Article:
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Subjective Well-Being

Measuring Happiness, Suffering, and Other Dimensions of Experience

Editors: Arthur A. Stone and Christopher Mackie. Authors: ; ; ; .

Washington (DC): National Academies Press (US); .
ISBN-13: 978-0-309-29446-1ISBN-10: 0-309-29446-0

Description

Subjective well-being refers to how people experience and evaluate their lives and specific domains and activities in their lives. This information has already proven valuable to researchers, who have produced insights about the emotional states and experiences of people belonging to different groups, engaged in different activities, at different points in the life course, and involved in different family and community structures. Research has also revealed relationships between people's self-reported, subjectively assessed states and their behavior and decisions. Research on subjective well-being has been ongoing for decades, providing new information about the human condition. During the past decade, interest in the topic among policy makers, national statistical offices, academic researchers, the media, and the public has increased markedly because of its potential for shedding light on the economic, social, and health conditions of populations and for informing policy decisions across these domains.

Subjective Well-Being: Measuring Happiness, Suffering, and Other Dimensions of Experience explores the use of this measure in population surveys. This report reviews the current state of research and evaluates methods for the measurement. In this report, a range of potential experienced well-being data applications are cited, from cost-benefit studies of health care delivery to commuting and transportation planning, environmental valuation, and outdoor recreation resource monitoring, and even to assessment of end-of-life treatment options.

Subjective Well-Being finds that, whether used to assess the consequence of people's situations and policies that might affect them or to explore determinants of outcomes, contextual and covariate data are needed alongside the subjective well-being measures. This report offers guidance about adopting subjective well-being measures in official government surveys to inform social and economic policies and considers whether research has advanced to a point which warrants the federal government collecting data that allow aspects of the population's subjective well-being to be tracked and associated with changing conditions.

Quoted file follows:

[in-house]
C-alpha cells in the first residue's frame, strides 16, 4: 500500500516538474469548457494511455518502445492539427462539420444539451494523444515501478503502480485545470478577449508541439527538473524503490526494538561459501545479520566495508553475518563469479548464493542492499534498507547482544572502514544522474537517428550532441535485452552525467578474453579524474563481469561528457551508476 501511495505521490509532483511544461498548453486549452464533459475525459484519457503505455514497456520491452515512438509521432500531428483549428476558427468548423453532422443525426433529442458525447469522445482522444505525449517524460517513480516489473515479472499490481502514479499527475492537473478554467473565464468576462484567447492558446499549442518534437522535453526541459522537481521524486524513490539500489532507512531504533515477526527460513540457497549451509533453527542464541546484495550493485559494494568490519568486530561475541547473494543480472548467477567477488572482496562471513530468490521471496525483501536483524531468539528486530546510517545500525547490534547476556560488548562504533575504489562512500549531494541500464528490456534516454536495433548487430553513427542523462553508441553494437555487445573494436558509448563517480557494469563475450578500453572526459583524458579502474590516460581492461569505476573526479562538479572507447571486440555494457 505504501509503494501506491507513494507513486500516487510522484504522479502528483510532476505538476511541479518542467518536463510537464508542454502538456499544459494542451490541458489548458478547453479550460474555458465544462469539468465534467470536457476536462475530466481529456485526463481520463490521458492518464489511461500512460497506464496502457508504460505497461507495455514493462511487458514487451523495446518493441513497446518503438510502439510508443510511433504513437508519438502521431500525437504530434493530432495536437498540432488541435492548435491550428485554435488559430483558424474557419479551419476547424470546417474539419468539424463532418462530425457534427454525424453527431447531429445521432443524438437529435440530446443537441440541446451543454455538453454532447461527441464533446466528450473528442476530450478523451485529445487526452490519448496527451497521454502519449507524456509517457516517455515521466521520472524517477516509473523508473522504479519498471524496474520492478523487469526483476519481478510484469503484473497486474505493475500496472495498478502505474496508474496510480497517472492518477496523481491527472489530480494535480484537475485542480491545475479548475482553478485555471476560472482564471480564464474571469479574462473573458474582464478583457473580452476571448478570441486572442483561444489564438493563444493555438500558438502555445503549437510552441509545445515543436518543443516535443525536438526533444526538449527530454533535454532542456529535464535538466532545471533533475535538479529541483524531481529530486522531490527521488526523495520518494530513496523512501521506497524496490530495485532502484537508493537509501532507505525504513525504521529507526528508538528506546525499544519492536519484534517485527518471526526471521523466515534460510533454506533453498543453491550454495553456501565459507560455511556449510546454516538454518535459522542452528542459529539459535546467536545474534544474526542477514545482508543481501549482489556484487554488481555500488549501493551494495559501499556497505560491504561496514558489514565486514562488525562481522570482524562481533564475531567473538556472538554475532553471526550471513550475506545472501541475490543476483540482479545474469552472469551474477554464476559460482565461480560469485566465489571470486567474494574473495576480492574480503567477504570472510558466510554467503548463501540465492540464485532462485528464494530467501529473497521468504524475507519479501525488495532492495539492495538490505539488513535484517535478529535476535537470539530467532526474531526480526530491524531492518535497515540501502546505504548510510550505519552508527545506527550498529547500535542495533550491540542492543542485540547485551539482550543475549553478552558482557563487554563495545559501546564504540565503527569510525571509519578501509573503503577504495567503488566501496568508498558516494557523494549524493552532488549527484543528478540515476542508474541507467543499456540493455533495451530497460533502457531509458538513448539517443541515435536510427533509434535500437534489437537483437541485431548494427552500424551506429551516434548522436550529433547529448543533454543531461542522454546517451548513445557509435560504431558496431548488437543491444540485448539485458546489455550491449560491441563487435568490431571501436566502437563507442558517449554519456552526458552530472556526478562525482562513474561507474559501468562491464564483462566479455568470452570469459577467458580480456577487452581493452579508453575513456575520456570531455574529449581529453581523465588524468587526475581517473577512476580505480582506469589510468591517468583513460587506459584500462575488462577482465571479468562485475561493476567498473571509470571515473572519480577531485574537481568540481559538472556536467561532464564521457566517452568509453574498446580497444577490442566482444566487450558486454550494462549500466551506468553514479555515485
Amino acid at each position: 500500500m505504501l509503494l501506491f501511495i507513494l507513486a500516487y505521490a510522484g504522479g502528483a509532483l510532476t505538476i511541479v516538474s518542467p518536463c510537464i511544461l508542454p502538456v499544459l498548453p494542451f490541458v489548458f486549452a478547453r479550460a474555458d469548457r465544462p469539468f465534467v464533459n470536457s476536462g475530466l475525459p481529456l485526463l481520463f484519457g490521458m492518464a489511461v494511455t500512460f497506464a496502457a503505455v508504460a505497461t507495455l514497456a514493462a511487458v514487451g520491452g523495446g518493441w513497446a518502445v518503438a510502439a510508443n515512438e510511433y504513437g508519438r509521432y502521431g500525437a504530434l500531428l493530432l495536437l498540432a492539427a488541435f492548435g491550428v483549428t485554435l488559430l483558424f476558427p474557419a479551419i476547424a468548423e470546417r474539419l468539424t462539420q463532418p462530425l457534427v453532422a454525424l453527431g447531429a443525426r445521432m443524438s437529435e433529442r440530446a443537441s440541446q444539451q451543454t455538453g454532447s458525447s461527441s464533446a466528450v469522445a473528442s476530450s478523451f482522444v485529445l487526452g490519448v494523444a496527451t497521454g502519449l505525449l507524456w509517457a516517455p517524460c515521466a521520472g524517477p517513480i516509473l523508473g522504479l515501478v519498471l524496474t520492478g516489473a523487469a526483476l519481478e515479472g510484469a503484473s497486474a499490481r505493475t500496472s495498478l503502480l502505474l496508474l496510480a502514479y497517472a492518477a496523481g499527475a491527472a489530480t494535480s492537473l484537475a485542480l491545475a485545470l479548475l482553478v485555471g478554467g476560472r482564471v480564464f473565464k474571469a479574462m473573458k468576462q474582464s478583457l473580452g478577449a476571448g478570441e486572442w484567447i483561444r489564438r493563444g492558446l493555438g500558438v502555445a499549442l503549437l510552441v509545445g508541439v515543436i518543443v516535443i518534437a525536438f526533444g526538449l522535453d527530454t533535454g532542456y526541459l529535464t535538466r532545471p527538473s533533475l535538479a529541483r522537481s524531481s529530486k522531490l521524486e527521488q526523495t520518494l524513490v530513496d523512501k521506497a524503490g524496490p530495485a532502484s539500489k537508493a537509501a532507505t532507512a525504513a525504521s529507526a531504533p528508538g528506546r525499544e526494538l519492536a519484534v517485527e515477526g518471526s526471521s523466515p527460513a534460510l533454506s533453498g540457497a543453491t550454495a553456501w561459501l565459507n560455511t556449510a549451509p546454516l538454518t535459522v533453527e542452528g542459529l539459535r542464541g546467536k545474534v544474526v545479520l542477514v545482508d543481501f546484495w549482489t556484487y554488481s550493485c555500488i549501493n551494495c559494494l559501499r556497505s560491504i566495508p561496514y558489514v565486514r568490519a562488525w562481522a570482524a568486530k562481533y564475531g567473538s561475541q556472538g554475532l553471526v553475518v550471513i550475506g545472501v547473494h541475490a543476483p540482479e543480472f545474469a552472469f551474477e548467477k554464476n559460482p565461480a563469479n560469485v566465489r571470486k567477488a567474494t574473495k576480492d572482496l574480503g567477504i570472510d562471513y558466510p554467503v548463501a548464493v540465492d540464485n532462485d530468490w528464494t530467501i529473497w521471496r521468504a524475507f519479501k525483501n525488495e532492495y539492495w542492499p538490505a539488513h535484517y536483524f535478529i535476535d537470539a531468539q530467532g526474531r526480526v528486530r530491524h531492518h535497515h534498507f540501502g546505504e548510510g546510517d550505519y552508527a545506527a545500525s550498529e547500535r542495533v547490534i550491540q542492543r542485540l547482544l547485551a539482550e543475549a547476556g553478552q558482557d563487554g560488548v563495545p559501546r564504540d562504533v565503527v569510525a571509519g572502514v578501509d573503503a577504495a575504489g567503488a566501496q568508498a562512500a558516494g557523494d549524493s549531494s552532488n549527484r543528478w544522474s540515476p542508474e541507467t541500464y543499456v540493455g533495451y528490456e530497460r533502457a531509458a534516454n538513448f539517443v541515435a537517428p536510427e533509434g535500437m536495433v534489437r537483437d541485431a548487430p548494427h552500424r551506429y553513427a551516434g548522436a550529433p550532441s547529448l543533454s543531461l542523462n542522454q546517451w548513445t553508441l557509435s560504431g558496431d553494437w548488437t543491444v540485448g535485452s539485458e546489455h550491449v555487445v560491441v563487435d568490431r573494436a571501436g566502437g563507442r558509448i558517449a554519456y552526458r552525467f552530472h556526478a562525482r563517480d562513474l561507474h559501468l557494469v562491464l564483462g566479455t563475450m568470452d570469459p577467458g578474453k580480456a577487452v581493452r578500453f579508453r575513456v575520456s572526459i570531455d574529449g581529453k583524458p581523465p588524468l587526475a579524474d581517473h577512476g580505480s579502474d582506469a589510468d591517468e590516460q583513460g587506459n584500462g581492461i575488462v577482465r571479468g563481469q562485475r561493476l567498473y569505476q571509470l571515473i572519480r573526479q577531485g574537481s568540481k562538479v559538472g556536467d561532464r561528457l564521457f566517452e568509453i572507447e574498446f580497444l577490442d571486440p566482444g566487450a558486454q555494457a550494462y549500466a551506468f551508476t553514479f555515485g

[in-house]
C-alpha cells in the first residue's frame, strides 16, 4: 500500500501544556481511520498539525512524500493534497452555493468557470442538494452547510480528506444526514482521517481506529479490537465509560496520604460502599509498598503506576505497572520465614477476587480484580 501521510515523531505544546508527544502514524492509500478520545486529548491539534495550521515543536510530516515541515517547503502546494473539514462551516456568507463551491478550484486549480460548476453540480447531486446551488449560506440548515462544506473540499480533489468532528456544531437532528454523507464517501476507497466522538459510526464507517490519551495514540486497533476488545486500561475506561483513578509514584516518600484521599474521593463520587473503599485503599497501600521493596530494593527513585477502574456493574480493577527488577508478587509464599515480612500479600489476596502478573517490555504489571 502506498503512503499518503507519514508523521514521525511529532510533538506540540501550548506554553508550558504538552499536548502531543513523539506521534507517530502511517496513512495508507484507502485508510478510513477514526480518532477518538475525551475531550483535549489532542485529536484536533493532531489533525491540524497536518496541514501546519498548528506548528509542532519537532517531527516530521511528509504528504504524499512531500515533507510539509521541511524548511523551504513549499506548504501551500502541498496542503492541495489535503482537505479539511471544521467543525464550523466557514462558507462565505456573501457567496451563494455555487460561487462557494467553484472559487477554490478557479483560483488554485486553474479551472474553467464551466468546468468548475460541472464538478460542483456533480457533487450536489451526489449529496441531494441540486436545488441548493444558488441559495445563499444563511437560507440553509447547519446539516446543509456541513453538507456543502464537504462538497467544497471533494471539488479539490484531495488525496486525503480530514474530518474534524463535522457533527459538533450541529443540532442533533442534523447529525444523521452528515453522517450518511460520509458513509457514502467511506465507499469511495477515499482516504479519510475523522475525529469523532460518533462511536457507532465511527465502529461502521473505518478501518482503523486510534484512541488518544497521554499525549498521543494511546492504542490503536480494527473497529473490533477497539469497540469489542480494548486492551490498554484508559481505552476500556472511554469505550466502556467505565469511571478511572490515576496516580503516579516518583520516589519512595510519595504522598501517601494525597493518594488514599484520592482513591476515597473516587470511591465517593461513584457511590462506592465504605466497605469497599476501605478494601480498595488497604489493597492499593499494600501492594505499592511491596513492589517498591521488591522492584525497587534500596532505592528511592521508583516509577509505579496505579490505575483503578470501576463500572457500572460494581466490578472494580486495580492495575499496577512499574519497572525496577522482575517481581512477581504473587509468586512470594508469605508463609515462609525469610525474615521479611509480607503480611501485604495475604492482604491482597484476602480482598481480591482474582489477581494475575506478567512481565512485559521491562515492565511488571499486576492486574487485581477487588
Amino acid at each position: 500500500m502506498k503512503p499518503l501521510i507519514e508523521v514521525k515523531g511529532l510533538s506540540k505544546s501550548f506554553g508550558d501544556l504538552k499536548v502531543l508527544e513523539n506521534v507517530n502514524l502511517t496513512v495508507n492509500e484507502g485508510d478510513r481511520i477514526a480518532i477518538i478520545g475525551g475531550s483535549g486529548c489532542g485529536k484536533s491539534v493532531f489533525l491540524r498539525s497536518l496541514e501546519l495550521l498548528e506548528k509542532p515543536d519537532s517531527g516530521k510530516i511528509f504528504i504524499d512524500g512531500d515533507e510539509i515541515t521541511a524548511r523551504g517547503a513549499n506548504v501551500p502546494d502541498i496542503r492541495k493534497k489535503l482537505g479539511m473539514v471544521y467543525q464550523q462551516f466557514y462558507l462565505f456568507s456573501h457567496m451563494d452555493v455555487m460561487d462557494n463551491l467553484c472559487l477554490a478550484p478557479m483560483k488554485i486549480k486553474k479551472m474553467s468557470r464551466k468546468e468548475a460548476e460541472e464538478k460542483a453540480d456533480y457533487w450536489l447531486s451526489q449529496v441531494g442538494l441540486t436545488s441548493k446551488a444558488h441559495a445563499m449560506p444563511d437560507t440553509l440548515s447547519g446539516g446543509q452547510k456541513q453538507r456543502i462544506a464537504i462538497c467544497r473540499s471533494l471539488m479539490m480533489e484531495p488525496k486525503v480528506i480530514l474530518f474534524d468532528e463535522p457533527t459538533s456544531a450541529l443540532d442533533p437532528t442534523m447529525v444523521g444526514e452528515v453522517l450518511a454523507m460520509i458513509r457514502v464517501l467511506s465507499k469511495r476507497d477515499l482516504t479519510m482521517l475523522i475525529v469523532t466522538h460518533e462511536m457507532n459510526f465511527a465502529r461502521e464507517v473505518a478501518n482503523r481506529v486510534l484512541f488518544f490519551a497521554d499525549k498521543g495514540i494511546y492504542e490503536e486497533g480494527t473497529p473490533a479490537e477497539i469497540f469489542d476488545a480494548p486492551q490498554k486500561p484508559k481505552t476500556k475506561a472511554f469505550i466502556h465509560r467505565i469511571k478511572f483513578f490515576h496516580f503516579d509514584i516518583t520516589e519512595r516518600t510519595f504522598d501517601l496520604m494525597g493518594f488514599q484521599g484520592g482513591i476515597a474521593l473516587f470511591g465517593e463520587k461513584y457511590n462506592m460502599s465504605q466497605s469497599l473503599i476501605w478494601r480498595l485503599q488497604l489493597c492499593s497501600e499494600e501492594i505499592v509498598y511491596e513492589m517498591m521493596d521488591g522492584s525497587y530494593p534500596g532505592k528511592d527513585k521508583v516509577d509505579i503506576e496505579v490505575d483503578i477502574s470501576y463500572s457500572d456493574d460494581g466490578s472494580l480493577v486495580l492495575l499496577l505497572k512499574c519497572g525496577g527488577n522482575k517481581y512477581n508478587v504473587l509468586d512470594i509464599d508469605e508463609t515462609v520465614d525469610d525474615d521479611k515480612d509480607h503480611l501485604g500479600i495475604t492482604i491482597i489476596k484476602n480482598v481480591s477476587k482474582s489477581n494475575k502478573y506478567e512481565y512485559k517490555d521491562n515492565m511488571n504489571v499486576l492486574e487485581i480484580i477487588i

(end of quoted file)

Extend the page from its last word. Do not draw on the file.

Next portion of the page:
Contents

This study was supported by Task Order No. N01-OD-42139 between the U.S. National Institutes of Health and the National Academy of Sciences, and award number 10000592 between the UK Economic and Social Research Council and the National Academy of Sciences. Support for the Committee on National Statistics is provided by a consortium of federal agencies through a grant from the National Science Foundation (award number SES-1024012). Any opinions, findings, conclusions, or recommendations expressed in this publication are those of the author(s) and do not necessarily reflect the views of the organizations or agencies that provided support for the project.

Suggested citation:

National Research Council. (2013). Subjective Well-Being: Measuring Happiness, Suffering, and Other Dimensions of Experience. Panel on Measuring Subjective Well-Being in a Policy-Relevant Framework. A.A. Stone and C. Mackie, Editors. Committee on National Statistics, Division of Behavioral and Social Sciences and Education. Washington, DC: The National Academies Press.

NOTICE: The project that is the subject of this report was approved by the Governing Board of the National Research Council, whose members are drawn from the councils of the National Academy of Sciences, the National Academy of Engineering, and the Institute of Medicine. The members of the panel responsible for the report were chosen for their special competences and with regard for appropriate balance.

Copyright 2013 by the National Academy of Sciences. All rights reserved.
Bookshelf ID: NBK174473PMID: 24432436DOI: 10.17226/18548

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